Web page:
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Jonny Dymond in Washington
"George Bush will hope to stir up a little heat"
 real 28k

Thursday, 1 March, 2001, 00:48 GMT
Democrats declare war on Bush cuts
George W Bush
On his way: Bush sets off to sell his plan the country
Democrats in Congress said on Wednesday they will fight President George W. Bush's budget $1.6 trillion tax cut plan.

Mr Bush, who is on a five-state tour to win support for his plan, has sent Congress his proposals for the coming fiscal year, which will lay the ground for the 10-year tax reduction programme.
Key budget points
Spending growth cut by half to 4%
More money for education, defence, housing and foreign affairs
Less money for agriculture, energy and transport

But with the Senate equally split between Republicans and Democrats, Mr Bush will need to win bipartisan support if his budget is to be passed.

Democrats say the budget devotes too much to tax cuts and too little to debt payment and national needs.

House Democratic Leader Dick Gephardt, said. "This budget decides that the tax cut is more important than any other priority or need that the nation has."

Spending halved

Mr Bush has not won universal support from his party either, with two Republican senators already saying that his proposed tax cut is too large for them to support.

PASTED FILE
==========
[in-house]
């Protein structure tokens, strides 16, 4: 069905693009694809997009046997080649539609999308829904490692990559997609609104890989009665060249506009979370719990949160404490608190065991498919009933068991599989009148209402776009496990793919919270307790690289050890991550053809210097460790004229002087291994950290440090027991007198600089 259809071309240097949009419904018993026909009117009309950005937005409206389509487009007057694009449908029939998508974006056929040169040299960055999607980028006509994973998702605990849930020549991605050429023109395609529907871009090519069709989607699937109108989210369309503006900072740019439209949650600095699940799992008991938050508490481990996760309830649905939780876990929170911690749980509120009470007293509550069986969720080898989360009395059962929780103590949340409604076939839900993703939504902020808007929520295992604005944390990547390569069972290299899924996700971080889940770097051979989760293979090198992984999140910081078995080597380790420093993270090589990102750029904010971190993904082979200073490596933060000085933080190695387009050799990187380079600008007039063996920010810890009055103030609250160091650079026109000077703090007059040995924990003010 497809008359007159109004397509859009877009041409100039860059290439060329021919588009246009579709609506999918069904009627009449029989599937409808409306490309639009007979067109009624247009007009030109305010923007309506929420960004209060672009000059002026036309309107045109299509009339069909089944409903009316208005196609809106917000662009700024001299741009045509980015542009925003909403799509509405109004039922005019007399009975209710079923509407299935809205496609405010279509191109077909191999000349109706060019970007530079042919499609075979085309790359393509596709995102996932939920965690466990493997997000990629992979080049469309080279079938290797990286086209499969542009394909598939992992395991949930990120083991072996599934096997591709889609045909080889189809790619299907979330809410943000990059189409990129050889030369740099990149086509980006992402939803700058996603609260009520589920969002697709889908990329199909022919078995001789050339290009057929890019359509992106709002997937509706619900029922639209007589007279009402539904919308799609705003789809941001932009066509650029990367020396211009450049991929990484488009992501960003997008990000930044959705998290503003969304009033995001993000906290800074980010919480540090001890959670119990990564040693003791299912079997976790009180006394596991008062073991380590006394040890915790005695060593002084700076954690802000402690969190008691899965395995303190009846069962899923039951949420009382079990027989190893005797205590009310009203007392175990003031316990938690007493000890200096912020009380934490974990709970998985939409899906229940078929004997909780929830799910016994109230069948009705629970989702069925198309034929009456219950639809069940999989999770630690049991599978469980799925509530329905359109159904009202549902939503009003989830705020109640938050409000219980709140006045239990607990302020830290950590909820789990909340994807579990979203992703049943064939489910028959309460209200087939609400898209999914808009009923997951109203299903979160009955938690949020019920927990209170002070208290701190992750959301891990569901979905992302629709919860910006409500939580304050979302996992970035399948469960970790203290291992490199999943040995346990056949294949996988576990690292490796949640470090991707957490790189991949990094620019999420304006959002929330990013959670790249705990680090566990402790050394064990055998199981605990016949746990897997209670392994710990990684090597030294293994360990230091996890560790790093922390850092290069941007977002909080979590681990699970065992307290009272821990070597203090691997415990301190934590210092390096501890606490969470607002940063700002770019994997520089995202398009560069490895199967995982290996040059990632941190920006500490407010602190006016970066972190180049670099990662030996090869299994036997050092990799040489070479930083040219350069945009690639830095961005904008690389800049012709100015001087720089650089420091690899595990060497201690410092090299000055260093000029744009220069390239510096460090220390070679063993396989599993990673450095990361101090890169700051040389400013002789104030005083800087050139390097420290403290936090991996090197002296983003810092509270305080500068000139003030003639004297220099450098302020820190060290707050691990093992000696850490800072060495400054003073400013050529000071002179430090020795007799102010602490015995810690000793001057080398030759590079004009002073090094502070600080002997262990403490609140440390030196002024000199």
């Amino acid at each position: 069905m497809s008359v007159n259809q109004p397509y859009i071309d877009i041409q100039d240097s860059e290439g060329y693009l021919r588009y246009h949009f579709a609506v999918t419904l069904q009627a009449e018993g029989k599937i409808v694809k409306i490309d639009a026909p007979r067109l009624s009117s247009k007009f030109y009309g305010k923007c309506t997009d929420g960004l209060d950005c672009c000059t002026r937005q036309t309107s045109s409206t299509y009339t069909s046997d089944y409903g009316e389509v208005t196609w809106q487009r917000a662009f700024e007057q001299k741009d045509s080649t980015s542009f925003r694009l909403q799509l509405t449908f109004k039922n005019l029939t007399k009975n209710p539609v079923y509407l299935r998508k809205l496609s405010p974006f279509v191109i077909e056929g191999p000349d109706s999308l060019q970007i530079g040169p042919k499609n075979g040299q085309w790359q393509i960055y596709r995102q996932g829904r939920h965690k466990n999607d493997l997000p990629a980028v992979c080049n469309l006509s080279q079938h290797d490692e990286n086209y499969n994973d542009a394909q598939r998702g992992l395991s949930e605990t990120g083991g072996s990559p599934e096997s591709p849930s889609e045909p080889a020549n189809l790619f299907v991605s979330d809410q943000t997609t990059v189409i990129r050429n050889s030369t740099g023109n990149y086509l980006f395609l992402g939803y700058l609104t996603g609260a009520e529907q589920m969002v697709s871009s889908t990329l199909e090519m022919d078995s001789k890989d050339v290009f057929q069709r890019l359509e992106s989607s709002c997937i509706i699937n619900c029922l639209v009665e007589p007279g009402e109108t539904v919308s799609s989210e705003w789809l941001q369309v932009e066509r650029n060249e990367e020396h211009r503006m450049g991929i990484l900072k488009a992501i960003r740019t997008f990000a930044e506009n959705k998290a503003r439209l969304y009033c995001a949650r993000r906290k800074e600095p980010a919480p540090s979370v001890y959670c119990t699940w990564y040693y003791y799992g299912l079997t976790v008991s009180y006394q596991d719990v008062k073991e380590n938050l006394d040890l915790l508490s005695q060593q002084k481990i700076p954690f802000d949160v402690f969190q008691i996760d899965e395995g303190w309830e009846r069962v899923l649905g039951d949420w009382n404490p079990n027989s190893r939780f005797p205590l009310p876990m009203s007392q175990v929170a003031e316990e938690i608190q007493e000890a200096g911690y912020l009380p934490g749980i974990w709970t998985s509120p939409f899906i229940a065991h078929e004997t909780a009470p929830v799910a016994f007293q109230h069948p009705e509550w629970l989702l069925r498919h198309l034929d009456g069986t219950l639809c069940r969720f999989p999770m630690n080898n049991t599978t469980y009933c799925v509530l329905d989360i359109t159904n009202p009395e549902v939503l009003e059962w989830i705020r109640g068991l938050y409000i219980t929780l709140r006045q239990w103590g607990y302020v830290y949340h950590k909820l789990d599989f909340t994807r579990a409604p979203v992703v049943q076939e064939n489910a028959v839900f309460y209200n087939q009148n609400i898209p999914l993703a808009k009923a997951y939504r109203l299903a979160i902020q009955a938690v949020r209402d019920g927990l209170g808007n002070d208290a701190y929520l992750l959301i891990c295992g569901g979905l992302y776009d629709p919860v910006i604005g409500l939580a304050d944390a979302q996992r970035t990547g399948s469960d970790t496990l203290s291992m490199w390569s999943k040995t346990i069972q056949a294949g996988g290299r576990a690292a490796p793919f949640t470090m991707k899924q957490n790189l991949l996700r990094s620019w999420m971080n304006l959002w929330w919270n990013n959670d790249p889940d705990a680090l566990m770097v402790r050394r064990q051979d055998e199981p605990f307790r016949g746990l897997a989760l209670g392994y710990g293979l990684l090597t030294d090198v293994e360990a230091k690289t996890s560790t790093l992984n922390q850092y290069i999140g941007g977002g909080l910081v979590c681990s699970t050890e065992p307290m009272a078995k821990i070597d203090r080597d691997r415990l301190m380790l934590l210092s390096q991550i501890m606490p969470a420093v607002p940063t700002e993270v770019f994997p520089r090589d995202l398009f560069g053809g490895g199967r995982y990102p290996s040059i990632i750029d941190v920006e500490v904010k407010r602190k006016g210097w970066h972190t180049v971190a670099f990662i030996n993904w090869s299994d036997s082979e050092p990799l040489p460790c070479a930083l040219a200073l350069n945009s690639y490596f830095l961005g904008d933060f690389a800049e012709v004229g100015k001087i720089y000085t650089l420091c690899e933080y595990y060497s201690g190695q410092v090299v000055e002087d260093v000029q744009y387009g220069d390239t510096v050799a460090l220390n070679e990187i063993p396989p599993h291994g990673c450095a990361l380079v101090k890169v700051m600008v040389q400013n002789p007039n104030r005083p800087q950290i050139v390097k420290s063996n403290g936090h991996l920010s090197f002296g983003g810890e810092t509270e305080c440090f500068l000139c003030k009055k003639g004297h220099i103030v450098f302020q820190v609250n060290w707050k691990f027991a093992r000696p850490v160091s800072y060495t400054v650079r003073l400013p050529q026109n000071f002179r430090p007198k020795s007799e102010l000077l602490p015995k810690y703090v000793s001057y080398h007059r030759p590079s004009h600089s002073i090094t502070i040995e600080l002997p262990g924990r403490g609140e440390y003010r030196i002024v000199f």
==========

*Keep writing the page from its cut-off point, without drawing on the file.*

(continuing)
Mr Bush will begin his tour in Pennsylvania, before continuing to Nebraska, Iowa, Arkansas and Georgia.

These are all states with moderate and conservative Democrats whose votes Mr Bush hopes to gain in the House and Senate.

President Bush's budget for fiscal 2002, the year beginning on 1 October, would limit spending growth to 4%, rather than last year's 8% rise.
George W Bush
Bush has worked on the plan with his budget team - now he has to convince the public

It provides for increases in expenditure on education, defence, housing and foreign affairs, while cutting back on agriculture, energy and transport.

The budget would be the first stage of a planned $1.62 trillion tax cut over 10 years, while reducing the national debt to its lowest level for almost a century.

Government intervention

In his speech to Congress, Mr Bush argued that the slowing US economy needed a jolt from the government.

"Tax relief is right, and tax relief is urgent. The long economic expansion that began almost 10 years ago is faltering," he said.

Mr Bush described his budget as ''reasonable and responsible''.

''The people of America have been overcharged, and on their behalf, I am here asking for a refund,'' he said to Republican applause.

''To create economic growth and opportunity we must put money back into the hands of the people who buy goods and create jobs,'' he said.

Democrats say the tax cut is too big and would benefit the wealthy and leave social programmes wanting.

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